Stop and Chat with a Gardener

We have been busy with winter work this week, cutting back, pruning, thinning and transplanting. February is the ideal month to wrap up the to-do list and prepare for spring.

Intern Pete from Archie Williams High School wowed us by double-digging the entire Edible Garden by himself—and then he went to baseball practice! We are continuously amazed by our high school helpers. 

Double-digging is a time-honored practice that helps rejuvenate the soil for a new growing season. By digging down two shovel-lengths into the bed, air, light, and water can penetrate the soil and the  

mycorrhizae (fungi that have a symbiotic relationship with the roots of many plants) break up; we leave the turned soil for a week or more, then we’ll add compost and worm castings. In raised beds like the ones we have in the Edible garden, this process keeps the soil from getting compacted and readies it for new planting.

I almost stepped on these tiny mushrooms on a misty day. They are Black Rubber Cups, found only in the Pacific Northwest.

The rose pruning instructional on Wednesday morning was most excellent, if chilly. We covered the basics and removed the mystery of how to prune roses. So many good questions from our audience, we look forward to doing more demonstrations in the future.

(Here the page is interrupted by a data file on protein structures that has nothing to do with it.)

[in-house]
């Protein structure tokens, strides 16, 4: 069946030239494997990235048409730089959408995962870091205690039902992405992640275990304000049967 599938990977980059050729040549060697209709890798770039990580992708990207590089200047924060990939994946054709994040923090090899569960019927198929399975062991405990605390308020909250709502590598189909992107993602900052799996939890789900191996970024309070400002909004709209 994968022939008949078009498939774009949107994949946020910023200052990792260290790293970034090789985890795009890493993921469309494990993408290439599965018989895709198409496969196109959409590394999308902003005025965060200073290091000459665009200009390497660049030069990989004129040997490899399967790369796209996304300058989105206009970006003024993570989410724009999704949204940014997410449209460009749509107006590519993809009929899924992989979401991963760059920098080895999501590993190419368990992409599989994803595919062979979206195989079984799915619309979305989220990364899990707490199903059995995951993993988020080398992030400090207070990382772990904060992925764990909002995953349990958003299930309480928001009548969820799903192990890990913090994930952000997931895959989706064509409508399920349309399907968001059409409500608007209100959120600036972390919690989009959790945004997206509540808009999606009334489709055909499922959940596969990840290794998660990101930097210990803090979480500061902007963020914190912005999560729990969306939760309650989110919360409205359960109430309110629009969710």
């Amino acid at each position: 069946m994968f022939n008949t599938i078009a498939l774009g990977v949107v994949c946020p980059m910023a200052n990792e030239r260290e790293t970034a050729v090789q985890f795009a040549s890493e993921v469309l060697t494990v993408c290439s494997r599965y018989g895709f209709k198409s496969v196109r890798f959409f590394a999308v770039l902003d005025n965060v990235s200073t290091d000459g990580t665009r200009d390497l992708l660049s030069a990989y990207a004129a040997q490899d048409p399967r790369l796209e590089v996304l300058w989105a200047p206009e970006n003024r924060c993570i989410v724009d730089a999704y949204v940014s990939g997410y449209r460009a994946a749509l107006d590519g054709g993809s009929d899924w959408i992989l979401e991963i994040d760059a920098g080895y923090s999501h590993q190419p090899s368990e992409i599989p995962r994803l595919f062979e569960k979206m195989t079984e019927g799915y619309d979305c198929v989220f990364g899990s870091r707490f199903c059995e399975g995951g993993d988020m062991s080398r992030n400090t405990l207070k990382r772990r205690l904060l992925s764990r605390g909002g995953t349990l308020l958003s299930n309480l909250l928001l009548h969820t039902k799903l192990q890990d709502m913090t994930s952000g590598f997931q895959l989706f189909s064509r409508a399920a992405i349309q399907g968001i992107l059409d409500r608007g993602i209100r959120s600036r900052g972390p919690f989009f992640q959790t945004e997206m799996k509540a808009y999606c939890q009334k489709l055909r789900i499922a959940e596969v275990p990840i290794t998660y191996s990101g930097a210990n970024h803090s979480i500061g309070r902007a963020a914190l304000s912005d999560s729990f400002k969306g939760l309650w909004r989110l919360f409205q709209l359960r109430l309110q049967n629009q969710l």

Stopping to talk to our visitors is always a pleasure for me. My love of plants, people and place all come together at the Center, lucky me.

More to explore

IRS Guidelines for Gifts from Donor Advised Funds to Support MAGC Events

Thank you for your interest in giving to the Marin Art & Garden Center events from your Donor Advised Fund (DAF) or Family Foundation.

We sincerely appreciate your generosity and support!

To ensure your gift follows the current IRS guidelines for DAF/Family Foundation support of an event, we would like to share the below guidelines with you.

  • Raffle tickets, tickets to galas and other special events, auction items, and benefits conferred in connection with a DAF/foundation grant are not permitted.
    • IRS has specifically ruled that fair market value associated with fundraising events cannot be separated, a practice known as “bifurcation.”
      • For example, with Edible Garden, if the price of the ticket is $200 and the FMV fair market value (non-tax-deductible amount) is designated to be $50, the donor must pay from sources other than her DAF/foundation for the full value of the ticket ($200) and not just for the non-tax-deductible amount ($50).
    • We recommend you confer with your financial advisor to confirm if any of these examples of how donors may still use their DAF to support an event would work for you:
      • A donor could sponsor the event, and not attend, and pay fully out of the DAF/foundation.
      • A donor could sponsor the event using DAF/foundation funds and attend by purchasing an individual ticket through non-DAF/foundation funds.
      • A donor could sponsor the event, join the event as a guest of another donor/table guest, and pay fully out of the DAF/foundation.
      • A donor could sponsor the event and host the afforded number of people at their chosen level as long as they pay for the seats at the lowest ticket price ($200 for Edible Garden) outside of their DAF.
        • As an example, a $1,500 sponsor that covers 2 guests, could pay for their sponsorship with $400 from a different source of funds, and then give an additional gift of $1,100 out of their DAF.


Please email Tod Thorpe, Director of Development at to discuss your gift to Marin Art and Garden Center